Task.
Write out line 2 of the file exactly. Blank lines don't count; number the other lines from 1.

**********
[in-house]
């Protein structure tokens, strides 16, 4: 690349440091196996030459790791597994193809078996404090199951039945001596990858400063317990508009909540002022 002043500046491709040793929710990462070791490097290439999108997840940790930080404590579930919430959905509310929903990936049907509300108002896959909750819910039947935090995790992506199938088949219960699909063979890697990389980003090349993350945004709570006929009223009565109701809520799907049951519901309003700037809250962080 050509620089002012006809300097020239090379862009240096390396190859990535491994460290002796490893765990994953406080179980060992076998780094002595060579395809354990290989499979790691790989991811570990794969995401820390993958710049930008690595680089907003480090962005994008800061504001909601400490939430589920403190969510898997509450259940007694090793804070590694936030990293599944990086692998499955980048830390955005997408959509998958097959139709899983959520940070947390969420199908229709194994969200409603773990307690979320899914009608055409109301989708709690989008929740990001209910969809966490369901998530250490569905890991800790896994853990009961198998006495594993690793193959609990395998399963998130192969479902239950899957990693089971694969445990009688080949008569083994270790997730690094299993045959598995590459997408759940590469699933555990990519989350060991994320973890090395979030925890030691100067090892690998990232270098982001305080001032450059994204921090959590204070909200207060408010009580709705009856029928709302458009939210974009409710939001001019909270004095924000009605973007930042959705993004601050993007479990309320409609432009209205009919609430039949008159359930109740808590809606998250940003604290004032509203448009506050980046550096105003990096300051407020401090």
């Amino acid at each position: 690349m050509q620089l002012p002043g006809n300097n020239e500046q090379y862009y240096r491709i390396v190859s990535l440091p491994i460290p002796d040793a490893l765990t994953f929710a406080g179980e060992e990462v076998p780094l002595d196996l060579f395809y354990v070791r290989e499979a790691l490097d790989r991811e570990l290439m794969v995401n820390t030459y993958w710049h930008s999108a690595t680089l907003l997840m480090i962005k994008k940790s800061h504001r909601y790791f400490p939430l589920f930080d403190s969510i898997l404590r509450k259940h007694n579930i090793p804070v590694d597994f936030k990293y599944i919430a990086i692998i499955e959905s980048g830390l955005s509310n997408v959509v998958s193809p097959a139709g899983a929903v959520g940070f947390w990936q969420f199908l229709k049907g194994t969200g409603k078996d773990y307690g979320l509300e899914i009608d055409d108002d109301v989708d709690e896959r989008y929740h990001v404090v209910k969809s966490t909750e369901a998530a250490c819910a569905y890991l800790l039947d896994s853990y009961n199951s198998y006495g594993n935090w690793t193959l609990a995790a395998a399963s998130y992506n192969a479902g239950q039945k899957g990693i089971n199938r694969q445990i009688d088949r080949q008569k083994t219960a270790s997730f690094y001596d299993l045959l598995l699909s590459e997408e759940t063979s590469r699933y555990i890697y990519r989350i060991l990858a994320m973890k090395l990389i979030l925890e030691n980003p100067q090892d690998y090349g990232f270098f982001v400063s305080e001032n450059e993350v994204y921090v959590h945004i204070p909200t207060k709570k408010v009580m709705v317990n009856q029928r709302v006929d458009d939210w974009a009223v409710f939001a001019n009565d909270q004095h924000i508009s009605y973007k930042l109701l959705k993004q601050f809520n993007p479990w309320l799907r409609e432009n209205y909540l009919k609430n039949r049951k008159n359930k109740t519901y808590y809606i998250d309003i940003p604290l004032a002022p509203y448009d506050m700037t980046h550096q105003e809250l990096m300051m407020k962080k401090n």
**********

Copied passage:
């Protein structure tokens, strides 16, 4: 690349440091196996030459790791597994193809078996404090199951039945001596990858400063317990508009909540002022 002043500046491709040793929710990462070791490097290439999108997840940790930080404590579930919430959905509310929903990936049907509300108002896959909750819910039947935090995790992506199938088949219960699909063979890697990389980003090349993350945004709570006929009223009565109701809520799907049951519901309003700037809250962080 050509620089002012006809300097020239090379862009240096390396190859990535491994460290002796490893765990994953406080179980060992076998780094002595060579395809354990290989499979790691790989991811570990794969995401820390993958710049930008690595680089907003480090962005994008800061504001909601400490939430589920403190969510898997509450259940007694090793804070590694936030990293599944990086692998499955980048830390955005997408959509998958097959139709899983959520940070947390969420199908229709194994969200409603773990307690979320899914009608055409109301989708709690989008929740990001209910969809966490369901998530250490569905890991800790896994853990009961198998006495594993690793193959609990395998399963998130192969479902239950899957990693089971694969445990009688080949008569083994270790997730690094299993045959598995590459997408759940590469699933555990990519989350060991994320973890090395979030925890030691100067090892690998990232270098982001305080001032450059994204921090959590204070909200207060408010009580709705009856029928709302458009939210974009409710939001001019909270004095924000009605973007930042959705993004601050993007479990309320409609432009209205009919609430039949008159359930109740808590809606998250940003604290004032509203448009506050980046550096105003990096300051407020401090």